Bloomberg's Golden Republican

The mayor's best—and only—GOP pal is a pork- and patronage-loving conservative

Also working out of Golden's Bay Ridge Senate office is Owen Johnson Jr., a $65,000-a-year "research assistant," whose father happens to be another prominent Senate Republican, Owen Johnson Sr., of Suffolk County. Golden—a law-and-order zealot—didn't even blink, as the Voice reported last summer, when Johnson Jr. was busted for assault on his Bay Ridge roommate. Golden left him undisturbed at his desk.

Then there's the embarrassing indictment last November of Golden's former general counsel, a Brooklyn lawyer named John D'Emic, in a real estate fraud scheme. D'Emic was charged by Queens District Attorney Richard Brown in one of those scams that prospered in the easy-money days when banks were pushing loans out the door. D'Emic is alleged to have been part of a ring using stolen identities to steal properties worth $1.4 million from three unsuspecting homeowners, including an elderly Queens widow.

D'Emic was one of Golden's first hires after he joined the Senate in early 2003. Golden kept him on the payroll until 2007, when D'Emic was bumped up to a choicer patronage slot as chief deputy clerk of the Brooklyn courts, with a $96,000 salary. Court officials insist that D'Emic, whose brother is a state Supreme Court judge, was selected as deputy after a rigorous and independent interview process.

Richard B. Levine

If so, having the backing of Brooklyn's most powerful Republican probably didn't hurt his chances. Candidates for such jobs have been plucked out of political ranks for decades. D'Emic's predecessor was a veteran Democratic Party district leader, who held the job for almost 40 years. That's one of the position's key attractions: It's basically a lifetime appointment. It also oversees more than 70 courthouse employees who are "discretionary" hires—i.e., non–civil service slots that translate into more patronage.

"It's a very nice job," said a veteran Brooklyn political player, "one that controls a pretty impressive payroll."

D'Emic has pleaded not guilty in the criminal case, and his attorney insists that his client was himself a dupe of other schemers. "He is a lawyer who does a lot of closings," said Steve Brounstein. "That's all he did here. He is not charged with larceny or the other substantive counts. He is so on the periphery of this case."

D'Emic is a Conservative Party member who has loyally carried his party's banner as past candidate for judge and city comptroller. As such, he gets a big character plug from Conservative Party leader Mike Long, who has also been instrumental in advancing Golden's career. "Jack D'Emic is a victim of circumstances," said Long. "He is one of the most honorable, decent, and outstanding people I know."

Others disagree. In addition to the criminal case, D'Emic was sued three times by angry clients while serving as Golden's legal counsel. In one case, D'Emic and a law partner agreed to pay $280,000 to settle a claim brought by an elderly woman who said they'd caused her to lose a valuable property. In another, members of a Baptist church in Bedford-Stuyvesant accused him of swindling them by not disclosing that he represented both sides of a real estate deal they hired him to handle. "He had a flat-out conflict of interest that he never made known," said Roger Archibald, who represented the church members.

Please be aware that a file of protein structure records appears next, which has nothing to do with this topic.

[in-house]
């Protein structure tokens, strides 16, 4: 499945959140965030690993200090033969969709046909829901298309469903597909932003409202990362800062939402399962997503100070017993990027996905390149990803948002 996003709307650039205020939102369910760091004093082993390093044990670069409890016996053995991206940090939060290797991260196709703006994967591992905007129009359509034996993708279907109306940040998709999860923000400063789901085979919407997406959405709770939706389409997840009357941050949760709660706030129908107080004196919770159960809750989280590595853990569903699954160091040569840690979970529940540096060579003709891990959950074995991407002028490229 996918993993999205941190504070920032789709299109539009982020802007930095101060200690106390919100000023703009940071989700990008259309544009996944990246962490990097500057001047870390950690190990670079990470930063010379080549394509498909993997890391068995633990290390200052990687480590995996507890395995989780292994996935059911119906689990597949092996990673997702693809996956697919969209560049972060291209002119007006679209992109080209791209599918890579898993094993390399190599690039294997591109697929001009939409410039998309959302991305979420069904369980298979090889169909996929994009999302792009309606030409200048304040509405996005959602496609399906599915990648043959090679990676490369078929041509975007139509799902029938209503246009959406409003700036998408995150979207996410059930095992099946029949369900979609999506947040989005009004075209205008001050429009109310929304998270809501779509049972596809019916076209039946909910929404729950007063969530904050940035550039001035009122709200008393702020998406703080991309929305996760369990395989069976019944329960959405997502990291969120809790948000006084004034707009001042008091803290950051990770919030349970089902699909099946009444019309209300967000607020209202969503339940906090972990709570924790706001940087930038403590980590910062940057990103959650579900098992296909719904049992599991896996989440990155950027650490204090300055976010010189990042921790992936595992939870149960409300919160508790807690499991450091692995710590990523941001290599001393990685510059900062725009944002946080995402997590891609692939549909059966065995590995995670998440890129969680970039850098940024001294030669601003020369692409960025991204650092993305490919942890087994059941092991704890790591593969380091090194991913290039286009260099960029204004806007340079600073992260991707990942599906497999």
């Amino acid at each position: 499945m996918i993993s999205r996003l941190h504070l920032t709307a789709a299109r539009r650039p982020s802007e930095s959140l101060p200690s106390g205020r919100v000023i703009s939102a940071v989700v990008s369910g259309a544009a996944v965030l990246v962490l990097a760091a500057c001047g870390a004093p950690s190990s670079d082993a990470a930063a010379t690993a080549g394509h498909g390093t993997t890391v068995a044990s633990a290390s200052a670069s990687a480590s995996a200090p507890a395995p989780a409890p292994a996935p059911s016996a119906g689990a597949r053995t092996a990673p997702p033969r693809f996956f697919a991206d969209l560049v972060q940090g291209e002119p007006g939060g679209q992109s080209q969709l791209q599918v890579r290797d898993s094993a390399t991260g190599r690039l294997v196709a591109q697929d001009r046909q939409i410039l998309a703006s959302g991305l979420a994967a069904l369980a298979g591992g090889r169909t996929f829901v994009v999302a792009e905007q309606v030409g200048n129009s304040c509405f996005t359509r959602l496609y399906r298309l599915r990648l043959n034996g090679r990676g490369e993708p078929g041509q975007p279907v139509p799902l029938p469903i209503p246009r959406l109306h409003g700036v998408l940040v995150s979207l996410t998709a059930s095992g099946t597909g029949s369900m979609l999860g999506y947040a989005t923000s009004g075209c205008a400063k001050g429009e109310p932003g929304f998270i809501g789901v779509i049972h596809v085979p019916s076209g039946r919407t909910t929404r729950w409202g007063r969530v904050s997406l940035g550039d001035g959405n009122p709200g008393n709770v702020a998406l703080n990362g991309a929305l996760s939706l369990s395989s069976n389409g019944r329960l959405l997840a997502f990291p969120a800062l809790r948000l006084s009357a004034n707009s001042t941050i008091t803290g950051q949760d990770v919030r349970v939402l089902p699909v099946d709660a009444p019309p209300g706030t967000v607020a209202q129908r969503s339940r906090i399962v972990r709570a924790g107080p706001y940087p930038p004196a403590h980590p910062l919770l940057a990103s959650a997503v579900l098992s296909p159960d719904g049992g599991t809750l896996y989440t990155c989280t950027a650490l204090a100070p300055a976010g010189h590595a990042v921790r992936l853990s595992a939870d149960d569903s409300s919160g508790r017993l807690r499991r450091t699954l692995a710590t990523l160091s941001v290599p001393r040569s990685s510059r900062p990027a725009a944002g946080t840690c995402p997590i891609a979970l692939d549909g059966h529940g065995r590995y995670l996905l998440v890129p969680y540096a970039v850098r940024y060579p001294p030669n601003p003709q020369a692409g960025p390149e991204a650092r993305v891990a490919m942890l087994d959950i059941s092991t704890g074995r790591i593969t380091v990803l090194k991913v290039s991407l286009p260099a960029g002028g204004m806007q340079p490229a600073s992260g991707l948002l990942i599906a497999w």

"That's not what happened," countered Brounstein. "He made all proper disclosures and the case against him is dormant."

Either way, D'Emic's murky legal history doesn't exactly burnish Golden's reputation as a manager or a judge of talent, particularly one who may well be recommending appointments to the mayor.


This is the other great local political tradition—one that Bloomberg also vowed to conquer as mayor. Here, too, Golden has shown himself a pro. Since 2005, state records show, the senator has routed some $490,000 to a charity run by the family of a former top aide. The giving has been a two-way street: Officials of the nonprofit have been among the biggest donors to Golden's own political campaign committee, as well as to his Conservative Party allies.

No one suggests that HeartShare Human Services of New York doesn't do good work: It helps the mentally disabled and their families, offers HIV and AIDS assistance, and runs foster-care programs. But as the Times's Danny Hakim reported in 2007, the group has also benefited from its close ties to Golden. HeartShare executive director William Guarinello, whose salary is $464,000 a year, is married to Golden's former longtime community liaison, Donna Guarinello, who worked for Golden in both his City Council and Senate offices.

The charity has served as a virtual family employment agency: William Guarinello's brother, daughter, son-in-law, and brother-in-law have all been employed there at top positions. Meanwhile, since 2002, the Guarinellos have contributed $20,000 to Golden's campaign committee. They've donated another $28,800 to the Conservative Party.

When the Times story ran, Golden's chief of staff, John Quaglione, brushed the relationship aside, telling Hakim that HeartShare "existed before Marty Golden was elected, and it will exist after his retirement." The story didn't appear to bother Golden in the least: The senator sent HeartShare another $170,000 in state member item funds in the current budget. Likewise, the Guarinellos donated another $2,000 to Golden after the piece appeared.

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